If you give away assets while alive, it can reduce taxes paid on your estate when you die. However, before you go giving away everything, it is important to realize two things. You probably have nothing to gain from doing so, and secondly, it might even harm you to do so.
Most people do not need to gift assets
People gift assets to reduce the amount of federal estate tax payable. However, you currently only pay this tax on anything over $11.58 million. So unless you are incredibly wealthy, there is no need to worry about it. The exemption may lower in the future.
You may need assets later to pay for health care
Just because you are financially comfortable today does not mean you will be so in a few months. Things can change rapidly. You could lose your job or business, go through a disastrous divorce or need to drain your savings to survive.
If you give assets away, you could struggle to pay medical expenses if you get ill or have an accident. While your children might be willing to help you out by returning assets you gifted them, they may not be able to. They may have already used them.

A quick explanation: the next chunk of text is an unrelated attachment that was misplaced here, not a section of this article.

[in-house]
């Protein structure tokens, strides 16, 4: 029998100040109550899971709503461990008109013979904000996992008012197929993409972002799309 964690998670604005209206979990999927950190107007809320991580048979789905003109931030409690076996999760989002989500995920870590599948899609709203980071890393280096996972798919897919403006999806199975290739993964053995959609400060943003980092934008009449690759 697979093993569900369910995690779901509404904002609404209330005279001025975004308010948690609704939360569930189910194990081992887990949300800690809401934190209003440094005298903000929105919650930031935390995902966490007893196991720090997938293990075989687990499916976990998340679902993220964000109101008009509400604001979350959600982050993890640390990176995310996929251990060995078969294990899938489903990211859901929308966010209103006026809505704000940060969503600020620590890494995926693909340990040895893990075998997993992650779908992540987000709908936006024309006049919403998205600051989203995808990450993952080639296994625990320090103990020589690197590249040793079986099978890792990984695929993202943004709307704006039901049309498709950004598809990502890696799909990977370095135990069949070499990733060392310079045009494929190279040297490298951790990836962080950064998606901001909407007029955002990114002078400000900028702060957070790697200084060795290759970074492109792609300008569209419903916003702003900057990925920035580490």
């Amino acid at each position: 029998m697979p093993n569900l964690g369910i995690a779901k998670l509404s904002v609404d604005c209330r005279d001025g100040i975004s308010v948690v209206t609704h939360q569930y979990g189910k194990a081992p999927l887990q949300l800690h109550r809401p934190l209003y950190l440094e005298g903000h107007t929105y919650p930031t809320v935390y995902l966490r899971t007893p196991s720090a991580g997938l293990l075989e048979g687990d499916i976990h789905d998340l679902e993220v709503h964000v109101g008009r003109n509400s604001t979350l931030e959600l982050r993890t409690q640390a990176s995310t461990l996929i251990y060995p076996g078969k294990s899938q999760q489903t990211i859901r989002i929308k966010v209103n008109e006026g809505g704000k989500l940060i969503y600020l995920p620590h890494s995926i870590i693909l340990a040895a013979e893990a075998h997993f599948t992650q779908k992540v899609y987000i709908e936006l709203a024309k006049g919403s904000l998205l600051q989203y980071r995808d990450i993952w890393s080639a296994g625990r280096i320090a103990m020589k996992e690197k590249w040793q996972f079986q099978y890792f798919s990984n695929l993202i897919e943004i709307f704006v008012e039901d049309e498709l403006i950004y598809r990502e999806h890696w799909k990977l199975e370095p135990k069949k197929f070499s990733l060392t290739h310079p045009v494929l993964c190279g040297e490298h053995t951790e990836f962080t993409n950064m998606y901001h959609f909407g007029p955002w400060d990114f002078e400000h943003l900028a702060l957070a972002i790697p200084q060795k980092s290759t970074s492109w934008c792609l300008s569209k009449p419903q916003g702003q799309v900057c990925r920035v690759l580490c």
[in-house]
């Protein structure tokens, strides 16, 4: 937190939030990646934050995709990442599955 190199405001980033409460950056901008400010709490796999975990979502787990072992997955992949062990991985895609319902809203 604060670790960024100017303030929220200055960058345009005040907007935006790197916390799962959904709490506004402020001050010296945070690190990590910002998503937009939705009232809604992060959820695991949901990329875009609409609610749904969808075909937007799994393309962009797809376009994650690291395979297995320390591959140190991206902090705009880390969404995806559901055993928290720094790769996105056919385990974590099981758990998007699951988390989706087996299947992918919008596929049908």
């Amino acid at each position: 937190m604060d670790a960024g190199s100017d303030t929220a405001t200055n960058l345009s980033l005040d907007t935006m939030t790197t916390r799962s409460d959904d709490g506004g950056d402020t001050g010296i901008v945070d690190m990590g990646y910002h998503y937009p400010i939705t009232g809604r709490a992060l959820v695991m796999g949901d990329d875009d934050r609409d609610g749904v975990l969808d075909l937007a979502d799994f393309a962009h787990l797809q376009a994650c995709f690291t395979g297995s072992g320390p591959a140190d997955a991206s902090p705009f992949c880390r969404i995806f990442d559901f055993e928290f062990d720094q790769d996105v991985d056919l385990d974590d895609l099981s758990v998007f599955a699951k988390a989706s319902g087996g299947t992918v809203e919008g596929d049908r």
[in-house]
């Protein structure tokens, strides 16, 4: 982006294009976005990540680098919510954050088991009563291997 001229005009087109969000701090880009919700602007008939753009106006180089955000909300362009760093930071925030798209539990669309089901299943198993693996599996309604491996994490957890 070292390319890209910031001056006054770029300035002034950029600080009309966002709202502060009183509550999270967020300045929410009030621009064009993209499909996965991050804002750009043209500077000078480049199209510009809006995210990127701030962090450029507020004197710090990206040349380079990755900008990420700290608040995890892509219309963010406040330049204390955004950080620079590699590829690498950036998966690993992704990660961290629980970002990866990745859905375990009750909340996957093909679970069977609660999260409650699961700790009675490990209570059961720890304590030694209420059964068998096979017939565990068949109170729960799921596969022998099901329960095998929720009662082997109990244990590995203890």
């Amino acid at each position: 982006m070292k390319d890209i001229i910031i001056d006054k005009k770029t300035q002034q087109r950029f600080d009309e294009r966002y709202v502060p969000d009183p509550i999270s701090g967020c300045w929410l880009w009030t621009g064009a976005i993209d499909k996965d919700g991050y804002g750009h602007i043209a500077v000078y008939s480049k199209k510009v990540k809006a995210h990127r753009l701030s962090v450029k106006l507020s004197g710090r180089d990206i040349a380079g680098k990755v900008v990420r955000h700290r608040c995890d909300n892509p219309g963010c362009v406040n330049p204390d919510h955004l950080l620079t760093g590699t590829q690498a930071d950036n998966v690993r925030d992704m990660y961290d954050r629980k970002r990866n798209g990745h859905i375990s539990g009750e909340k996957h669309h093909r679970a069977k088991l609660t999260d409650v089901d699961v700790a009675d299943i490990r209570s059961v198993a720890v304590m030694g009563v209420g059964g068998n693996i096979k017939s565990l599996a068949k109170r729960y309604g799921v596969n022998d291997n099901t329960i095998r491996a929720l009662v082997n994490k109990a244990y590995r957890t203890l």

New Jersey Medicaid rules are not lenient toward gifting
Under New Jersey law, if you need long-term care, Medicaid authorities will look back over your last five years’ finances. If they see you made gifts of assets, they may assume you did this to avoid health care costs. They could count the assets you gave away to show you have funds to pay for the health care yourself, without needing assistance. It could leave you and your family scrambling to find a way to pay.
As fulfilling as it can be to give assets away while you are still alive, you need to ensure you have enough set aside should you need long-term care. Balancing your wishes and needs can be tricky when estate planning. It requires knowledge of the different estate laws and taxes that could apply.